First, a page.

Q & A with the Author
Let's Take a Shelfie is the fourth stop on the Kill the Father Blog Tour. As part of the tour, I was given the opportunity to participate in a Q&A with the book's author, Sandrone Dazieri.
1. What inspired you to become a writer?
In 1990, aged twenty-six years old and at the lowest point in my career, I was working for a pittance as a cook in a restaurant where the owner’s dogs defecated in the kitchen. My flat had no heating and I had the start of pneumonia. In the boredom of being bed-ridden I asked friends and neighbours to bring me things to read, leading me to collect a pile of dog-eared paperbacks.
One of the books that surfaced from that pile had the picture of a typewriter on it and the name of an author I was not very familiar with: Stephen King. It was Misery.
As is known, it is the story of the writer Paul Sheldon who, following a car accident, ends up prisoner of a nurse who is in love with his novels: his Number One Fan, as she likes to describe herself. When Annie, the name of his kidnapper, finds out that in his last novel Sheldon “kills” the heroine Misery, she forces him to destroy it and write another in which Misery lives.
I’m not going to disclose the ending, but that novel that I read on a feverish night exposed something I had within but which I could not yet give a name or shape to. I realised I too had some form of Annie inside me and that it was so terrible it had completely crushed me. I wanted to write but I was frightened of doing so because my Annie expected masterpieces and my efforts had never met those expectations. Reading Misery, I realised that I was not alone in that war of words, and a week later I quit my job. It was a long journey before I become a professional writer, but started that day.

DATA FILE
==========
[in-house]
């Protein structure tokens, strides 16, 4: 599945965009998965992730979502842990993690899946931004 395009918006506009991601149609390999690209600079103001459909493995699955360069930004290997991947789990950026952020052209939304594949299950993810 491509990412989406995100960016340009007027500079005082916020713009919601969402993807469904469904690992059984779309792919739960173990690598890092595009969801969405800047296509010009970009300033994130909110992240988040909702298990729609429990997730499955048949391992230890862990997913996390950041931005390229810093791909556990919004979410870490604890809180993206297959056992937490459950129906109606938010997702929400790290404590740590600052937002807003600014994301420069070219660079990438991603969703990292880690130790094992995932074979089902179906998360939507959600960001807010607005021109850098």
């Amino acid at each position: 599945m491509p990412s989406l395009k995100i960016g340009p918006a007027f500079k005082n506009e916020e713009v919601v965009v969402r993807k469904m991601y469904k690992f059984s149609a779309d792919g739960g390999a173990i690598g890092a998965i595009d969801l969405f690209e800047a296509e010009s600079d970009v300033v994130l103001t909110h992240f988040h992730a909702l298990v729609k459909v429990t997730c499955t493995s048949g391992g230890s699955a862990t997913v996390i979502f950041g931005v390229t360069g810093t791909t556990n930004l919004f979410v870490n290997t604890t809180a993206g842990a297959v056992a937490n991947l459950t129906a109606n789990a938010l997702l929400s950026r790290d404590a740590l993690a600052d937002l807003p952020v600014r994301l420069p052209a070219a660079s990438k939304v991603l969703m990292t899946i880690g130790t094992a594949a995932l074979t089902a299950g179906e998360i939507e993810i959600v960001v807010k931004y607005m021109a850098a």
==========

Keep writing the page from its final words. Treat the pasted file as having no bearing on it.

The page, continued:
2. Kill the Father is a very dark and gruesome story, how do you mentally prepare yourself to write about such topics?
Castle, the fictional writer hero of the eponymous tv series, always tells that there is two kind of folks who think about killing people on daily bases: serial killers and crime writers… More seriously, I always write of what I fear. So, I can say that it is the writing that helps me survive my nightmares, not the reverse.
3. How does it feel to have your work translated to English and made available for a wider audience?
Well, it’s fantastic. I found a magnificent publishing house, Simon&Schuster (Scribner for USA), and a fantastic international team to help me and my job. And I hope to be invited to Canada and meet Wolverine.
If you haven't had a chance to check out my review of Kill the Father, check it out here.